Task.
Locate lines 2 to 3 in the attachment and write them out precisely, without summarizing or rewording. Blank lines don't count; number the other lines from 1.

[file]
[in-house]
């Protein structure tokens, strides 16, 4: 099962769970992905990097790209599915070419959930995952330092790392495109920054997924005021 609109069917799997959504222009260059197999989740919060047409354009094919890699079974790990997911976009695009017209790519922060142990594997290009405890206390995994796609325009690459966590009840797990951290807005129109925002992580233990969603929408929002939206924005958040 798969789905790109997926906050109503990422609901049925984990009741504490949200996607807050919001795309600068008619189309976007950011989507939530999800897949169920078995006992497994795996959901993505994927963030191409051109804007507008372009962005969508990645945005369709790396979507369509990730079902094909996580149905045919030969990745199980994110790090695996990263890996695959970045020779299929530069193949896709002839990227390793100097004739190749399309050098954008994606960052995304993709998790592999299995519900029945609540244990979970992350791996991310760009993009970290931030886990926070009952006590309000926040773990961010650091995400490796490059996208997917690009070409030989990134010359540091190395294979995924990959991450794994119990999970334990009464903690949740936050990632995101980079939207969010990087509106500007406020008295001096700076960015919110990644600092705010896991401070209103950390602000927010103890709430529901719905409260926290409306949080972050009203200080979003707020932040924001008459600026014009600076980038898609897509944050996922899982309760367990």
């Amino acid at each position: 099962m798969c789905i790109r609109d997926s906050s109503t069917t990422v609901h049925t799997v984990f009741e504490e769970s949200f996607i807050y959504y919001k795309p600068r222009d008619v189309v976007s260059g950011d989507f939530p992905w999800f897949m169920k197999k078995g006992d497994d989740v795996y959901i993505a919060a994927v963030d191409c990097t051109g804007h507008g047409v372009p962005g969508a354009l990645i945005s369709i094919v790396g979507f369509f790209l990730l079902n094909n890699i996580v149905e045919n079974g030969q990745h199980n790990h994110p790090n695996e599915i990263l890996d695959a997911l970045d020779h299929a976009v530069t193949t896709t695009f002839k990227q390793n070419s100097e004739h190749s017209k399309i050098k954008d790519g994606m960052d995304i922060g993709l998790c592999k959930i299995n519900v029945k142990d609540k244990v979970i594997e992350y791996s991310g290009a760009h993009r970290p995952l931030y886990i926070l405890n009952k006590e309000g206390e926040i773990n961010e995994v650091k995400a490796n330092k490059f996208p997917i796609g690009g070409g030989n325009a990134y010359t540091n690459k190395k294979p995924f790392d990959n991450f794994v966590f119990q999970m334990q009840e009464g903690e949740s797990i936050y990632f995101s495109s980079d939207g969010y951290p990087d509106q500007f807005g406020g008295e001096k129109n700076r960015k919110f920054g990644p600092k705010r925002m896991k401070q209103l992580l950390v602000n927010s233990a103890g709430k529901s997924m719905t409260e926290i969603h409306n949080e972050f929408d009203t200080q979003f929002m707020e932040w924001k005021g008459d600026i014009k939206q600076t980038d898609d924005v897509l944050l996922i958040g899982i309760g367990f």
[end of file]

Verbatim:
């Protein structure tokens, strides 16, 4: 099962769970992905990097790209599915070419959930995952330092790392495109920054997924005021 609109069917799997959504222009260059197999989740919060047409354009094919890699079974790990997911976009695009017209790519922060142990594997290009405890206390995994796609325009690459966590009840797990951290807005129109925002992580233990969603929408929002939206924005958040 798969789905790109997926906050109503990422609901049925984990009741504490949200996607807050919001795309600068008619189309976007950011989507939530999800897949169920078995006992497994795996959901993505994927963030191409051109804007507008372009962005969508990645945005369709790396979507369509990730079902094909996580149905045919030969990745199980994110790090695996990263890996695959970045020779299929530069193949896709002839990227390793100097004739190749399309050098954008994606960052995304993709998790592999299995519900029945609540244990979970992350791996991310760009993009970290931030886990926070009952006590309000926040773990961010650091995400490796490059996208997917690009070409030989990134010359540091190395294979995924990959991450794994119990999970334990009464903690949740936050990632995101980079939207969010990087509106500007406020008295001096700076960015919110990644600092705010896991401070209103950390602000927010103890709430529901719905409260926290409306949080972050009203200080979003707020932040924001008459600026014009600076980038898609897509944050996922899982309760367990």
């Amino acid at each position: 099962m798969c789905i790109r609109d997926s906050s109503t069917t990422v609901h049925t799997v984990f009741e504490e769970s949200f996607i807050y959504y919001k795309p600068r222009d008619v189309v976007s260059g950011d989507f939530p992905w999800f897949m169920k197999k078995g006992d497994d989740v795996y959901i993505a919060a994927v963030d191409c990097t051109g804007h507008g047409v372009p962005g969508a354009l990645i945005s369709i094919v790396g979507f369509f790209l990730l079902n094909n890699i996580v149905e045919n079974g030969q990745h199980n790990h994110p790090n695996e599915i990263l890996d695959a997911l970045d020779h299929a976009v530069t193949t896709t695009f002839k990227q390793n070419s100097e004739h190749s017209k399309i050098k954008d790519g994606m960052d995304i922060g993709l998790c592999k959930i299995n519900v029945k142990d609540k244990v979970i594997e992350y791996s991310g290009a760009h993009r970290p995952l931030y886990i926070l405890n009952k006590e309000g206390e926040i773990n961010e995994v650091k995400a490796n330092k490059f996208p997917i796609g690009g070409g030989n325009a990134y010359t540091n690459k190395k294979p995924f790392d990959n991450f794994v966590f119990q999970m334990q009840e009464g903690e949740s797990i936050y990632f995101s495109s980079d939207g969010y951290p990087d509106q500007f807005g406020g008295e001096k129109n700076r960015k919110f920054g990644p600092k705010r925002m896991k401070q209103l992580l950390v602000n927010s233990a103890g709430k529901s997924m719905t409260e926290i969603h409306n949080e972050f929408d009203t200080q979003f929002m707020e932040w924001k005021g008459d600026i014009k939206q600076t980038d898609d924005v897509l944050l996922i958040g899982i309760g367990f």